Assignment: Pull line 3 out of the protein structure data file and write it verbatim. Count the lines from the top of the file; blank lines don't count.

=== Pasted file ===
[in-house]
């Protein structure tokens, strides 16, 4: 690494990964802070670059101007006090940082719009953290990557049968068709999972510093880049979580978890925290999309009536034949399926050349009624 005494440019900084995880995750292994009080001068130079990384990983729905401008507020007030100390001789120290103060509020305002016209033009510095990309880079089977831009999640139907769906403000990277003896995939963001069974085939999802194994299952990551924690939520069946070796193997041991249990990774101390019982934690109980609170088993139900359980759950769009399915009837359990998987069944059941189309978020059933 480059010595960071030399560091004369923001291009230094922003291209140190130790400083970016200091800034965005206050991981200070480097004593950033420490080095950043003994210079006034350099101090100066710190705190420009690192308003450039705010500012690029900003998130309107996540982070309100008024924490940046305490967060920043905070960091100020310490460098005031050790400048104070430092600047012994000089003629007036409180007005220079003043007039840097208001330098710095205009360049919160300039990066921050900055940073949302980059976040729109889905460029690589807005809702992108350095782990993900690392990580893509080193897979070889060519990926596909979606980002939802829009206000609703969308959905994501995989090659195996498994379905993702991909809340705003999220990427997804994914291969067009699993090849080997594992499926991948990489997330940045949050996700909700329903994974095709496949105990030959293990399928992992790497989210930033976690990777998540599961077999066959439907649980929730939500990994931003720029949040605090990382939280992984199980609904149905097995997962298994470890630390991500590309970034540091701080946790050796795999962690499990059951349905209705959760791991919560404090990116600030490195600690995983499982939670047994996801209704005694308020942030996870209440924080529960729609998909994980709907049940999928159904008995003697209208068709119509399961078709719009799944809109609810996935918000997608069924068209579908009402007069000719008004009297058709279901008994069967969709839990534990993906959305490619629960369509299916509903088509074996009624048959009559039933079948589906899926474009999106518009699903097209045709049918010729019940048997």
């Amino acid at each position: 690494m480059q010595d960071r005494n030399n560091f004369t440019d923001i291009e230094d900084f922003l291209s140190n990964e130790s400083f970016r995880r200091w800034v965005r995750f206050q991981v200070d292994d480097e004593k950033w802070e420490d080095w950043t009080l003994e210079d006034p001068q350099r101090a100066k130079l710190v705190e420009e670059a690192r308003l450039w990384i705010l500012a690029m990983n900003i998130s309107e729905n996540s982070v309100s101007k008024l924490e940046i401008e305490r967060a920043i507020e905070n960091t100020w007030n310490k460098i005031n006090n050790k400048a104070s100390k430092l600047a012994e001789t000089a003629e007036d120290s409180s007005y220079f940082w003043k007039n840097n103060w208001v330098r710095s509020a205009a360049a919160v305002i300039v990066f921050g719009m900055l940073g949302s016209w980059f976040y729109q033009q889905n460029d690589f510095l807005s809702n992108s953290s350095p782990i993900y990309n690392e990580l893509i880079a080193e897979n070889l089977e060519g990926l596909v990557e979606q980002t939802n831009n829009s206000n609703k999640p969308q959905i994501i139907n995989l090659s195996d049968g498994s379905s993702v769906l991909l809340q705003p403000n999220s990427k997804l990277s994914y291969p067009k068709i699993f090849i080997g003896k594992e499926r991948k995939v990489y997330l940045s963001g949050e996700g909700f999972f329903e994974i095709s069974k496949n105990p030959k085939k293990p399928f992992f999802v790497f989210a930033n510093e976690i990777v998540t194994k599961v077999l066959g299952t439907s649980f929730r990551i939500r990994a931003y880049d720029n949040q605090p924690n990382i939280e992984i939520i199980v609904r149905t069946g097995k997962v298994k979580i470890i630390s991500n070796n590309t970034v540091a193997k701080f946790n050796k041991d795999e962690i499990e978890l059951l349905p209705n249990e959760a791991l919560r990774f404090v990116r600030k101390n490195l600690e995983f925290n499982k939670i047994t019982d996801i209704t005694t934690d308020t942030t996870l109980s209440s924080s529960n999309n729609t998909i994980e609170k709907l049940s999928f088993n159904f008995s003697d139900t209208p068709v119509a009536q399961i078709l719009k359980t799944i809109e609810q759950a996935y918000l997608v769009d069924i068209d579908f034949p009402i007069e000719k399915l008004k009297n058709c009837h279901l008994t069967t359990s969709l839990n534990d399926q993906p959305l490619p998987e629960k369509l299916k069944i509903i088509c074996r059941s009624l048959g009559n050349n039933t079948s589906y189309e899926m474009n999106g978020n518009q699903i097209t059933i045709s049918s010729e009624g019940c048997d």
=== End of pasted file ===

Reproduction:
């Amino acid at each position: 690494m480059q010595d960071r005494n030399n560091f004369t440019d923001i291009e230094d900084f922003l291209s140190n990964e130790s400083f970016r995880r200091w800034v965005r995750f206050q991981v200070d292994d480097e004593k950033w802070e420490d080095w950043t009080l003994e210079d006034p001068q350099r101090a100066k130079l710190v705190e420009e670059a690192r308003l450039w990384i705010l500012a690029m990983n900003i998130s309107e729905n996540s982070v309100s101007k008024l924490e940046i401008e305490r967060a920043i507020e905070n960091t100020w007030n310490k460098i005031n006090n050790k400048a104070s100390k430092l600047a012994e001789t000089a003629e007036d120290s409180s007005y220079f940082w003043k007039n840097n103060w208001v330098r710095s509020a205009a360049a919160v305002i300039v990066f921050g719009m900055l940073g949302s016209w980059f976040y729109q033009q889905n460029d690589f510095l807005s809702n992108s953290s350095p782990i993900y990309n690392e990580l893509i880079a080193e897979n070889l089977e060519g990926l596909v990557e979606q980002t939802n831009n829009s206000n609703k999640p969308q959905i994501i139907n995989l090659s195996d049968g498994s379905s993702v769906l991909l809340q705003p403000n999220s990427k997804l990277s994914y291969p067009k068709i699993f090849i080997g003896k594992e499926r991948k995939v990489y997330l940045s963001g949050e996700g909700f999972f329903e994974i095709s069974k496949n105990p030959k085939k293990p399928f992992f999802v790497f989210a930033n510093e976690i990777v998540t194994k599961v077999l066959g299952t439907s649980f929730r990551i939500r990994a931003y880049d720029n949040q605090p924690n990382i939280e992984i939520i199980v609904r149905t069946g097995k997962v298994k979580i470890i630390s991500n070796n590309t970034v540091a193997k701080f946790n050796k041991d795999e962690i499990e978890l059951l349905p209705n249990e959760a791991l919560r990774f404090v990116r600030k101390n490195l600690e995983f925290n499982k939670i047994t019982d996801i209704t005694t934690d308020t942030t996870l109980s209440s924080s529960n999309n729609t998909i994980e609170k709907l049940s999928f088993n159904f008995s003697d139900t209208p068709v119509a009536q399961i078709l719009k359980t799944i809109e609810q759950a996935y918000l997608v769009d069924i068209d579908f034949p009402i007069e000719k399915l008004k009297n058709c009837h279901l008994t069967t359990s969709l839990n534990d399926q993906p959305l490619p998987e629960k369509l299916k069944i509903i088509c074996r059941s009624l048959g009559n050349n039933t079948s589906y189309e899926m474009n999106g978020n518009q699903i097209t059933i045709s049918s010729e009624g019940c048997d």